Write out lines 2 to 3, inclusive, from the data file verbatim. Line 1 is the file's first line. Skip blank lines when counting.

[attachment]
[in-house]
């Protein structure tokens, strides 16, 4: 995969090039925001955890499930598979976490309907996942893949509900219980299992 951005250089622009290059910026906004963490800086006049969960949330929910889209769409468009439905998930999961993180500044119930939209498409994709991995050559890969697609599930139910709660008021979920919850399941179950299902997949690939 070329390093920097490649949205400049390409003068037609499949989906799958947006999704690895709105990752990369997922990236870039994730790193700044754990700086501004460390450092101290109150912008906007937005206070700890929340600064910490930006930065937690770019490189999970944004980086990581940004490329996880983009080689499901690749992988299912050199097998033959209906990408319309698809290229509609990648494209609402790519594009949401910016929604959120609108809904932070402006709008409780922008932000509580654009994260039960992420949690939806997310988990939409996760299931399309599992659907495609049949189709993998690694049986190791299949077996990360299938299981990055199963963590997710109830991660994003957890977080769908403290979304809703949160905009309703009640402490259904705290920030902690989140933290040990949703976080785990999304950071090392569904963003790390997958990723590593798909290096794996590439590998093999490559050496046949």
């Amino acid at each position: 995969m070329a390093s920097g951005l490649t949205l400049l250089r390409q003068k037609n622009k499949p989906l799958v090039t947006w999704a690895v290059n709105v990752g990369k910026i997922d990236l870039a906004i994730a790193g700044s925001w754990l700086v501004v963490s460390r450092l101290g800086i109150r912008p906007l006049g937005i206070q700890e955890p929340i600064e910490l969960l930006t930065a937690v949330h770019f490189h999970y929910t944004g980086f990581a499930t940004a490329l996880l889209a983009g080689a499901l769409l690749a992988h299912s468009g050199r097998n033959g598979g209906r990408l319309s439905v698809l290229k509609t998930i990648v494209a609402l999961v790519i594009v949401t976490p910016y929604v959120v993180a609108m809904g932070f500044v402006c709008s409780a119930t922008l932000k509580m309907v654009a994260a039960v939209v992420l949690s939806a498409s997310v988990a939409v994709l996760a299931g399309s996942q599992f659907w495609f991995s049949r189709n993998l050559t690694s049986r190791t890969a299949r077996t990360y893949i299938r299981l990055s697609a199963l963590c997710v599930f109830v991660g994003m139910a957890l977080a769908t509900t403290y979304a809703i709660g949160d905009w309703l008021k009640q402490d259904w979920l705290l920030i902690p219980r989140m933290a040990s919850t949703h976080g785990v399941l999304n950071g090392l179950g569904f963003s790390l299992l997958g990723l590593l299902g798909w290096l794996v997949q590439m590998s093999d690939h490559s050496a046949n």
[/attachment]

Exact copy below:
């Protein structure tokens, strides 16, 4: 995969090039925001955890499930598979976490309907996942893949509900219980299992 951005250089622009290059910026906004963490800086006049969960949330929910889209769409468009439905998930999961993180500044119930939209498409994709991995050559890969697609599930139910709660008021979920919850399941179950299902997949690939 070329390093920097490649949205400049390409003068037609499949989906799958947006999704690895709105990752990369997922990236870039994730790193700044754990700086501004460390450092101290109150912008906007937005206070700890929340600064910490930006930065937690770019490189999970944004980086990581940004490329996880983009080689499901690749992988299912050199097998033959209906990408319309698809290229509609990648494209609402790519594009949401910016929604959120609108809904932070402006709008409780922008932000509580654009994260039960992420949690939806997310988990939409996760299931399309599992659907495609049949189709993998690694049986190791299949077996990360299938299981990055199963963590997710109830991660994003957890977080769908403290979304809703949160905009309703009640402490259904705290920030902690989140933290040990949703976080785990999304950071090392569904963003790390997958990723590593798909290096794996590439590998093999490559050496046949």
């Amino acid at each position: 995969m070329a390093s920097g951005l490649t949205l400049l250089r390409q003068k037609n622009k499949p989906l799958v090039t947006w999704a690895v290059n709105v990752g990369k910026i997922d990236l870039a906004i994730a790193g700044s925001w754990l700086v501004v963490s460390r450092l101290g800086i109150r912008p906007l006049g937005i206070q700890e955890p929340i600064e910490l969960l930006t930065a937690v949330h770019f490189h999970y929910t944004g980086f990581a499930t940004a490329l996880l889209a983009g080689a499901l769409l690749a992988h299912s468009g050199r097998n033959g598979g209906r990408l319309s439905v698809l290229k509609t998930i990648v494209a609402l999961v790519i594009v949401t976490p910016y929604v959120v993180a609108m809904g932070f500044v402006c709008s409780a119930t922008l932000k509580m309907v654009a994260a039960v939209v992420l949690s939806a498409s997310v988990a939409v994709l996760a299931g399309s996942q599992f659907w495609f991995s049949r189709n993998l050559t690694s049986r190791t890969a299949r077996t990360y893949i299938r299981l990055s697609a199963l963590c997710v599930f109830v991660g994003m139910a957890l977080a769908t509900t403290y979304a809703i709660g949160d905009w309703l008021k009640q402490d259904w979920l705290l920030i902690p219980r989140m933290a040990s919850t949703h976080g785990v399941l999304n950071g090392l179950g569904f963003s790390l299992l997958g990723l590593l299902g798909w290096l794996v997949q590439m590998s093999d690939h490559s050496a046949n």